Located at the side of Trans-Canada Highway 1, just 4km/2.5m north of Hope, this lake is stocked annually with rainbow trout. Guests have access to a canoe launch; non-guests may find access limited. You will find Largescale Sucker, Rainbow Trout and Steelhead in this lake. There is a parking lot, picnic area and toilets just off of Hwy 1. Fish along the shoreline or in a floating tube.

Jones Lake aka Wahleach Lake

Jones Lake is located just off Hwy 1 west of Hope. BC Hydro stocks the reservoir with Dolly Varden, rainbow, kokanee and cutthroat. Keep in mind that the road leading to the lake is a logging road and is steep gravel for the last 9km. Boats are allowed. The area has camping spots and toilets. Coordinates: N49°14.54′ W121°36.22′

Ross Lake

Ross Lake is stocked with rainbow and eastern brook trout. Set at the edge of the Cascade Mountains, this is a hot spot for summer fishing and winter ice fishing. Take it easy driving; the gravel, graded 80km/50m road is hard on tires. Coordinates: N48°43.54′ W121°04.02′

Fishing Our Rivers & Creeks

The Fraser River salmon runs draw fisherman and fish gazers from all of the lower mainland. If you drive along the Fraser River during the summer months, you will see hundreds of fisherman scattered along the banks. Spring salmon and chinook run May to December, sockeye arrive late August and steelhead run November through March. Before you fish, double check that the area is permissible. Some shores are exclusively First Nations. There are quite a few sweet spots to fish along the shoreline. If you drive along Hwy 1, you’ll spot many vehicles parked on the side of the highway. That’s an obvious sign of good fishing. You can find other fishing locations by asking locals. Some public access points are in Hope. There is a trail on the west side of hwy 1 at the north end of the Fraser Bridge. It’s very steep downhill and a little tricky if you’re carrying lots of equipment, but it’s a short walk. There is another access point on Wardle St.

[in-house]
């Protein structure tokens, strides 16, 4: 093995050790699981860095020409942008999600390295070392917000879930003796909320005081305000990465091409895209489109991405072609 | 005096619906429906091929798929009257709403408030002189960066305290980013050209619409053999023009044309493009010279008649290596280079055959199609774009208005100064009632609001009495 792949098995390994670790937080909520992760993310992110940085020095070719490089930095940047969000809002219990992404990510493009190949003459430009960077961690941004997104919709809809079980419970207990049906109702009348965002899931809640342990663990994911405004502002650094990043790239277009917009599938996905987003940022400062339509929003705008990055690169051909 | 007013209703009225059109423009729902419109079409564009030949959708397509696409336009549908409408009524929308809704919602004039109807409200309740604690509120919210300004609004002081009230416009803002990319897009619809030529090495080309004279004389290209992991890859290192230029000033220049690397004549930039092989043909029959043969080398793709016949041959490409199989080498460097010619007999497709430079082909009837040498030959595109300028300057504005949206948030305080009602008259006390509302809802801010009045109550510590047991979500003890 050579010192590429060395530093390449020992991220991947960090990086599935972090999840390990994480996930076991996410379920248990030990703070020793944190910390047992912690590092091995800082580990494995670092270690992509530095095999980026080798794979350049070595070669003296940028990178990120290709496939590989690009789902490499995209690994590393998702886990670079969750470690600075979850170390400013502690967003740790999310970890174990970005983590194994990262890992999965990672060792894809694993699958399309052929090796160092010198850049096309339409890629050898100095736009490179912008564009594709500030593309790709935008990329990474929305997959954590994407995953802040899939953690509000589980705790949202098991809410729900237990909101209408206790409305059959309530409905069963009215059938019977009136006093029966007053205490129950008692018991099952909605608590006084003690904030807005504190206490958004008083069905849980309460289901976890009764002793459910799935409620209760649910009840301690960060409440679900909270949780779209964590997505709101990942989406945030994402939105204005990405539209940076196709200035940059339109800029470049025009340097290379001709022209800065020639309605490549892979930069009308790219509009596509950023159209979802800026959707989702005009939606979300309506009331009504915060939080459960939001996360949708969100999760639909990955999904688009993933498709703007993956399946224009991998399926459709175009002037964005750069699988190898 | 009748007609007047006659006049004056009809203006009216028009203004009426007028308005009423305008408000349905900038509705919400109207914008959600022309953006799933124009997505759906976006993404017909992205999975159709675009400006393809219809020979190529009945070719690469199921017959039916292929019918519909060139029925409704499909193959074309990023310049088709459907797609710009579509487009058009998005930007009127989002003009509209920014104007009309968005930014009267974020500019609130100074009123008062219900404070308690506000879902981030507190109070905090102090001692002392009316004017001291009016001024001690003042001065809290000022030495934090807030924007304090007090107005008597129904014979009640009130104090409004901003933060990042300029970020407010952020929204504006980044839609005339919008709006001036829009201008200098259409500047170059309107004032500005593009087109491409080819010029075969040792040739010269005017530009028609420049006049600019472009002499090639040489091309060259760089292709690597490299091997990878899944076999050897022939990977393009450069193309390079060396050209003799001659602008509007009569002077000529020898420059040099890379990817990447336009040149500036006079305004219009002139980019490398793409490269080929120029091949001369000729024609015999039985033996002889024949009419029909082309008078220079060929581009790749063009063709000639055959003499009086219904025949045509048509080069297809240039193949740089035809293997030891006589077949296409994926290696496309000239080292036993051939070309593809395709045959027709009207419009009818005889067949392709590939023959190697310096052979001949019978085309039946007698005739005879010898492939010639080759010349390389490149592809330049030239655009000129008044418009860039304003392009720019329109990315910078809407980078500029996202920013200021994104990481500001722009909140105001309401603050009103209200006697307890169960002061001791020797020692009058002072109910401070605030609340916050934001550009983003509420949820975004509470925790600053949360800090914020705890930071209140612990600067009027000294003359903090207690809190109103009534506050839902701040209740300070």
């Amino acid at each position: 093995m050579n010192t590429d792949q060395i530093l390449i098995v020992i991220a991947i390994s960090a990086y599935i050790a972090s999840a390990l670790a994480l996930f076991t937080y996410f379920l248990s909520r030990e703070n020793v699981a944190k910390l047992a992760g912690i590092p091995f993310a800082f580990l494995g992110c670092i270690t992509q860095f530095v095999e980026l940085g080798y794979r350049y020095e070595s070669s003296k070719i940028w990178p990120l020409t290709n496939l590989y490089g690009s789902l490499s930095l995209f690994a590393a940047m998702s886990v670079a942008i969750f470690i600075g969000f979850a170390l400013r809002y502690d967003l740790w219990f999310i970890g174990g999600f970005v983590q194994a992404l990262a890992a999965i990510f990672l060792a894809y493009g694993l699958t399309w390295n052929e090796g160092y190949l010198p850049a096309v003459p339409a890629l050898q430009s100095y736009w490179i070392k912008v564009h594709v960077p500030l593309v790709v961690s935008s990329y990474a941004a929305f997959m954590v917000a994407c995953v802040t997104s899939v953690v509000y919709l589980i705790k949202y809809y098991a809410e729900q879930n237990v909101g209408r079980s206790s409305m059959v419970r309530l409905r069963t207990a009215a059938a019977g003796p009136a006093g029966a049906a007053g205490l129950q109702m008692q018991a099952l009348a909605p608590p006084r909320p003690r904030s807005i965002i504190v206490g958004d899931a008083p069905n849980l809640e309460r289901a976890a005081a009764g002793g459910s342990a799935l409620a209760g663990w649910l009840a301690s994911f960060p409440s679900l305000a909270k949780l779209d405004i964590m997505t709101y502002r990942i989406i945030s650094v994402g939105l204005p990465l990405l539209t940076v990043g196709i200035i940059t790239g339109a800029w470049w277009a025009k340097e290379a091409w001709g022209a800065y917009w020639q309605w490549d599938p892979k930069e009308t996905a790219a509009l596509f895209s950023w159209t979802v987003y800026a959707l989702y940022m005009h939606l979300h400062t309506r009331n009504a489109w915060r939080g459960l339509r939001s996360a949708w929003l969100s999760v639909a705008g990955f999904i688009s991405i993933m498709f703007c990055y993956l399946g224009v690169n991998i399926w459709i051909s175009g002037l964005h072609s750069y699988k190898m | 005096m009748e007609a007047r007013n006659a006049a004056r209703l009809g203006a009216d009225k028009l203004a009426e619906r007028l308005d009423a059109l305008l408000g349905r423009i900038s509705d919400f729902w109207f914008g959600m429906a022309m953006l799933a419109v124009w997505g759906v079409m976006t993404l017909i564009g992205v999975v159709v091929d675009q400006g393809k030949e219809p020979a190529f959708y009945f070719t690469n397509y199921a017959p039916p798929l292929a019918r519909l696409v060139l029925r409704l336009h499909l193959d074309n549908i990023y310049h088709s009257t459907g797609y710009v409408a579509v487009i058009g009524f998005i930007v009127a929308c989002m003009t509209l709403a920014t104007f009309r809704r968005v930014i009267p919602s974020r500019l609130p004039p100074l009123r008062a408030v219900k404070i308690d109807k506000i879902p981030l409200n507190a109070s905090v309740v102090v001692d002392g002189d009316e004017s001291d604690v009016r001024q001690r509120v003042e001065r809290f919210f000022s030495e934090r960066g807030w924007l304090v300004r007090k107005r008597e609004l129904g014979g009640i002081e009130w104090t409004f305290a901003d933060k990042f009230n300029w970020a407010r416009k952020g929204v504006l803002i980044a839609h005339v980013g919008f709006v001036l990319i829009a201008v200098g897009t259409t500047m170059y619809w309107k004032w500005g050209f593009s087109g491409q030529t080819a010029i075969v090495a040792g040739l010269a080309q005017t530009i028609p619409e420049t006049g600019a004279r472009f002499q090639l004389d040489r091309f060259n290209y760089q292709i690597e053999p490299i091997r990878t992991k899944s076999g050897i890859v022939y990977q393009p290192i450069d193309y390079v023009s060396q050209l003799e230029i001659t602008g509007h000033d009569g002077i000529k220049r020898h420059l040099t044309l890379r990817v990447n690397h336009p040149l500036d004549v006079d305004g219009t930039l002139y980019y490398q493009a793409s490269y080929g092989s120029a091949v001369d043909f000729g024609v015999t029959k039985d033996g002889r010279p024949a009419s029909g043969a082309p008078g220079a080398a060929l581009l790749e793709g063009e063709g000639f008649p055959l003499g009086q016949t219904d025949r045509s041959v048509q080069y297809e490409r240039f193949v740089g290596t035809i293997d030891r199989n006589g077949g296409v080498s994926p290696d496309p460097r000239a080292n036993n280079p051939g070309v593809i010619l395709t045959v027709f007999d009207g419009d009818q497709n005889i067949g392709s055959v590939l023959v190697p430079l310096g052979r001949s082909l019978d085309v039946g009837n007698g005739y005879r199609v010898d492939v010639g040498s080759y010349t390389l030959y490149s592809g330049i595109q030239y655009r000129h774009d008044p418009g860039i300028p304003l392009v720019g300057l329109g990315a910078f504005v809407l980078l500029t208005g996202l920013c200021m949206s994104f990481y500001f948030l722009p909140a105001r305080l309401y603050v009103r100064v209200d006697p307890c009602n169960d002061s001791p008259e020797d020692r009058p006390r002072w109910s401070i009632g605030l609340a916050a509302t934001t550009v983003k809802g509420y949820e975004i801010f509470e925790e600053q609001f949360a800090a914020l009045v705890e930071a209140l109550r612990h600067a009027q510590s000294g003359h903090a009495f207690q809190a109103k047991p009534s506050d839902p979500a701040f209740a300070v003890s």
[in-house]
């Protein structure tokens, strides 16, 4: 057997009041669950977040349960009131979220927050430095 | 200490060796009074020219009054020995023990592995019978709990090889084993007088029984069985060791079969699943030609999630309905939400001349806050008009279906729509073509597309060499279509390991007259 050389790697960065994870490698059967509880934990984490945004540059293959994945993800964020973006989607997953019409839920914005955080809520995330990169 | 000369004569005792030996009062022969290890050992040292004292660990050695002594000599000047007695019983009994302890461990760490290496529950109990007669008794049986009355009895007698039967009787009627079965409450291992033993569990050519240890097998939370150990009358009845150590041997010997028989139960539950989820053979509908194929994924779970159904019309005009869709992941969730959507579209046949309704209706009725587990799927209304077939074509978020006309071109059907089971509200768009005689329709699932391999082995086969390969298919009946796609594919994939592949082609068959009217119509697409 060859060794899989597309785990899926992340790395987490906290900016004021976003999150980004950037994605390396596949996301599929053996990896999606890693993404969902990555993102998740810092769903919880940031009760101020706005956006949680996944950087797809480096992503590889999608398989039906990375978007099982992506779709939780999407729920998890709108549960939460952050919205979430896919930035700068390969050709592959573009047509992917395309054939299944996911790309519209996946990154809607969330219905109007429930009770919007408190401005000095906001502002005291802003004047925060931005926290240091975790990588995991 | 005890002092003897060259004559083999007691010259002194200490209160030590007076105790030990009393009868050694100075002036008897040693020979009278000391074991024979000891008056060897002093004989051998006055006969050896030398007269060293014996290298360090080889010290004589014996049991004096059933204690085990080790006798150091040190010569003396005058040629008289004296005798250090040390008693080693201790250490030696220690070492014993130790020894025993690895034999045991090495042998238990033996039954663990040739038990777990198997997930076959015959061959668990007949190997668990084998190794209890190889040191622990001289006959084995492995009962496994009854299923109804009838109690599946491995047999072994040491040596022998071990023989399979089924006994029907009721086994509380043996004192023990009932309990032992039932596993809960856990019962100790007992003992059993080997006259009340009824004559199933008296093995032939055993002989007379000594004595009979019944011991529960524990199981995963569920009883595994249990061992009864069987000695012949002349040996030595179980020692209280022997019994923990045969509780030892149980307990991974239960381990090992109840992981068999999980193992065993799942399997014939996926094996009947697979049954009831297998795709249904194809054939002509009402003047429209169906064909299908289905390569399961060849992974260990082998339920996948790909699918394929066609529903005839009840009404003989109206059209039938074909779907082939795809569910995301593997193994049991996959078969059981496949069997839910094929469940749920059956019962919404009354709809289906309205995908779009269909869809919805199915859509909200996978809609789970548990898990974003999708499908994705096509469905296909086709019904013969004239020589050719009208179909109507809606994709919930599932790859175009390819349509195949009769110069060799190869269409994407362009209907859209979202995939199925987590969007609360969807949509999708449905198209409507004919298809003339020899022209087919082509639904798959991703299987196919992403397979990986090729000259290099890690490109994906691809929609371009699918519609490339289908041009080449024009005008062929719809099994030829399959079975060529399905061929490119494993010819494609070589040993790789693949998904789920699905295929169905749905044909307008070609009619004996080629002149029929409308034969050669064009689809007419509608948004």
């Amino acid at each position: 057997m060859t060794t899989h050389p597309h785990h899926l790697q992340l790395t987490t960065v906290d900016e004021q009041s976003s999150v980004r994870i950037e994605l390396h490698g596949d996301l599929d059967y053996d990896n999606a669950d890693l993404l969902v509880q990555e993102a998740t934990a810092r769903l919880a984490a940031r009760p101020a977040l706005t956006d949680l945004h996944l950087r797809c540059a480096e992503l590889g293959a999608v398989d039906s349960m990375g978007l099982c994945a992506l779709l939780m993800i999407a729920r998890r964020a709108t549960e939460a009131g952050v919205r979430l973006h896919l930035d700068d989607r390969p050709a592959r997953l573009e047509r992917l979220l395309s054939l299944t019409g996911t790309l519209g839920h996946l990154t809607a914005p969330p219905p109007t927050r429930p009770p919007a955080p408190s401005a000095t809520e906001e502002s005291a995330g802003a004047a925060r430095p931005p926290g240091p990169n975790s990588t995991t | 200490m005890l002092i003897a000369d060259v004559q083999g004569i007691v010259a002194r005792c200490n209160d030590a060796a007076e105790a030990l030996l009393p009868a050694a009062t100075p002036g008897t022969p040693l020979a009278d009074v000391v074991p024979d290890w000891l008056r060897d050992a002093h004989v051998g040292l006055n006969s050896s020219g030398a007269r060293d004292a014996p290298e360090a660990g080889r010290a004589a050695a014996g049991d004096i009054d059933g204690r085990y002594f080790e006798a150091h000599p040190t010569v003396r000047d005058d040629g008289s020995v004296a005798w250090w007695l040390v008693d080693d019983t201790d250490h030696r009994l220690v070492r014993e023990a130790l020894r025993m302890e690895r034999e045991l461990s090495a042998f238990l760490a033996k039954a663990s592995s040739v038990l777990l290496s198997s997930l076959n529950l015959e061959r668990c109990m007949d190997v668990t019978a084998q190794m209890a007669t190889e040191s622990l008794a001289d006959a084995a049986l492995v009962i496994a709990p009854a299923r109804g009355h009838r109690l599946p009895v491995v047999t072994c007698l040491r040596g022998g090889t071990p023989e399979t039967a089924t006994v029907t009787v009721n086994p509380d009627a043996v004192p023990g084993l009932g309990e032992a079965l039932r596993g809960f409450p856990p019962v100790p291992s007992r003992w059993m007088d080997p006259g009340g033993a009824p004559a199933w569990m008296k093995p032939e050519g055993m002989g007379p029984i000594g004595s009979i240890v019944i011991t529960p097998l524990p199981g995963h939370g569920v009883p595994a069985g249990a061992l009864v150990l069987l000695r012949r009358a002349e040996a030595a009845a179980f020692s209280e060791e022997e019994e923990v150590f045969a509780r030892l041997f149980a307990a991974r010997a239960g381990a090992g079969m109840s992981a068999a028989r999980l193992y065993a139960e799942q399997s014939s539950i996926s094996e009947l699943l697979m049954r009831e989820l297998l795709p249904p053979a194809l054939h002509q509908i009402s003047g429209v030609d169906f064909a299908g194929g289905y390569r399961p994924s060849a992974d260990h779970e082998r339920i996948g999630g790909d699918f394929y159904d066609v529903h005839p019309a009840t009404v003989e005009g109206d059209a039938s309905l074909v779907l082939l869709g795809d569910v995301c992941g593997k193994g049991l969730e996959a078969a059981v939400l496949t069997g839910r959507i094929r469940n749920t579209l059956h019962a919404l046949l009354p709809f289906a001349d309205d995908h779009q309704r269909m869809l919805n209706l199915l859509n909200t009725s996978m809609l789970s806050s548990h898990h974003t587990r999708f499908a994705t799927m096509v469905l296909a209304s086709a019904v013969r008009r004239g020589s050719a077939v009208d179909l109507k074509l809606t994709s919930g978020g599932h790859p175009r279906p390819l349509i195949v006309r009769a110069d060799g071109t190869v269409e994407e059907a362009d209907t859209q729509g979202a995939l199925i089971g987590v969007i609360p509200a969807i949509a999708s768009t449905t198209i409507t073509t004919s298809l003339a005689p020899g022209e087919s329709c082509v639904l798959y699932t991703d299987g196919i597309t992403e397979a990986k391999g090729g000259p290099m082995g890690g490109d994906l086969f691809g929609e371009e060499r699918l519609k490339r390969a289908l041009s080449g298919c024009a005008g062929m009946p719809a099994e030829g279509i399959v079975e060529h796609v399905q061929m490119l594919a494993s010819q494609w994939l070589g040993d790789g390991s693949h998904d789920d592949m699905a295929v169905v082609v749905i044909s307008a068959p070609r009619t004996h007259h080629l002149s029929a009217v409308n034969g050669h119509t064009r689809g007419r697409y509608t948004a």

Pipeline Bar on the Fraser

A highly recommended fishing spot is on Pipeline Bar. You can access the bar by boat. Fish for Steelhead, Chinook Salmon and Sockeye Salmon. Coordinates: N49°22.18′ W121°30.39′

The Coquihalla River

The fast moving Coquihalla River and its clear waters are great for chinook salmon, steelhead and Dolly Varden. You can easily access the river from the Coquihalla River Mounth Bar which can be located at Rotary Trails Park where Wardle Street dead ends. There is a boat launch for public use. Coordinates: N49°23.41′ W121°26.23′

The Skagit River

The Skagit River’s clear waters are perfect for fly-fishing rainbow trout. The best spot is at the upper part of the river where it enters Ross Lake. There are access points all along the Silver-Skagit Road.

American Creek

This small creek fills with rainbow trout in June and July, and Chinook salmon June through September. It crosses Trans-Canada Highway 1 approximately 8km/5m north of Hope.

Emory Creek

Look for Dolly Varden in late spring and fall. Emery Creek is located off the Trans-Canada Highway 1 about 18km/11m north of Hope.

This information is garnered from local and online sources.  If you have updated info to correct or improve this information, please contact us at vc@hopebc.ca. Thank you.